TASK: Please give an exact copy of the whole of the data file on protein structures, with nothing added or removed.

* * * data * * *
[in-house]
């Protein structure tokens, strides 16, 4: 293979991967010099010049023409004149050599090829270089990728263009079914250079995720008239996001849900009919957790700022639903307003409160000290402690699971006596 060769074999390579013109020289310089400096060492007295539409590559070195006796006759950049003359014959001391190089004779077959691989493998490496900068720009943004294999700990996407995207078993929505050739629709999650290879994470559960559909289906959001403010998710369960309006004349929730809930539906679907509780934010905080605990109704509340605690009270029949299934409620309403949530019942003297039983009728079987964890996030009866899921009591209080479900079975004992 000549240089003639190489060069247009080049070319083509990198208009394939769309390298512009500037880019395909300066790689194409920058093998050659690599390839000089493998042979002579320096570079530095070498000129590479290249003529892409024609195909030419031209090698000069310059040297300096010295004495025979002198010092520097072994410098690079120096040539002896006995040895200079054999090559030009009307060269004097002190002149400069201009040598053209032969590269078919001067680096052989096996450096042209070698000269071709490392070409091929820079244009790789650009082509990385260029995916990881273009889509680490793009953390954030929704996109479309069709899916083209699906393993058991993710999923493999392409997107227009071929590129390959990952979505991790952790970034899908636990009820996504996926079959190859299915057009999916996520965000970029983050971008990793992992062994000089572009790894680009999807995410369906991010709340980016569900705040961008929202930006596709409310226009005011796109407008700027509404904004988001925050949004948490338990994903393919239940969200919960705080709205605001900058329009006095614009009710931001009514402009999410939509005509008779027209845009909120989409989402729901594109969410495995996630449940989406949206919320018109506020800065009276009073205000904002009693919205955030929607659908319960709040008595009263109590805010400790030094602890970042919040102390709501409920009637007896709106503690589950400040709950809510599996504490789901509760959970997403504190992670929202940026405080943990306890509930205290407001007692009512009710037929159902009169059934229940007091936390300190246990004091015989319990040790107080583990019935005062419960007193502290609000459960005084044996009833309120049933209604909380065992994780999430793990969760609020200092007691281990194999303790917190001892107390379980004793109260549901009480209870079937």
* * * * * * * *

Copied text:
[in-house]
């Protein structure tokens, strides 16, 4: 293979991967010099010049023409004149050599090829270089990728263009079914250079995720008239996001849900009919957790700022639903307003409160000290402690699971006596 060769074999390579013109020289310089400096060492007295539409590559070195006796006759950049003359014959001391190089004779077959691989493998490496900068720009943004294999700990996407995207078993929505050739629709999650290879994470559960559909289906959001403010998710369960309006004349929730809930539906679907509780934010905080605990109704509340605690009270029949299934409620309403949530019942003297039983009728079987964890996030009866899921009591209080479900079975004992 000549240089003639190489060069247009080049070319083509990198208009394939769309390298512009500037880019395909300066790689194409920058093998050659690599390839000089493998042979002579320096570079530095070498000129590479290249003529892409024609195909030419031209090698000069310059040297300096010295004495025979002198010092520097072994410098690079120096040539002896006995040895200079054999090559030009009307060269004097002190002149400069201009040598053209032969590269078919001067680096052989096996450096042209070698000269071709490392070409091929820079244009790789650009082509990385260029995916990881273009889509680490793009953390954030929704996109479309069709899916083209699906393993058991993710999923493999392409997107227009071929590129390959990952979505991790952790970034899908636990009820996504996926079959190859299915057009999916996520965000970029983050971008990793992992062994000089572009790894680009999807995410369906991010709340980016569900705040961008929202930006596709409310226009005011796109407008700027509404904004988001925050949004948490338990994903393919239940969200919960705080709205605001900058329009006095614009009710931001009514402009999410939509005509008779027209845009909120989409989402729901594109969410495995996630449940989406949206919320018109506020800065009276009073205000904002009693919205955030929607659908319960709040008595009263109590805010400790030094602890970042919040102390709501409920009637007896709106503690589950400040709950809510599996504490789901509760959970997403504190992670929202940026405080943990306890509930205290407001007692009512009710037929159902009169059934229940007091936390300190246990004091015989319990040790107080583990019935005062419960007193502290609000459960005084044996009833309120049933209604909380065992994780999430793990969760609020200092007691281990194999303790917190001892107390379980004793109260549901009480209870079937």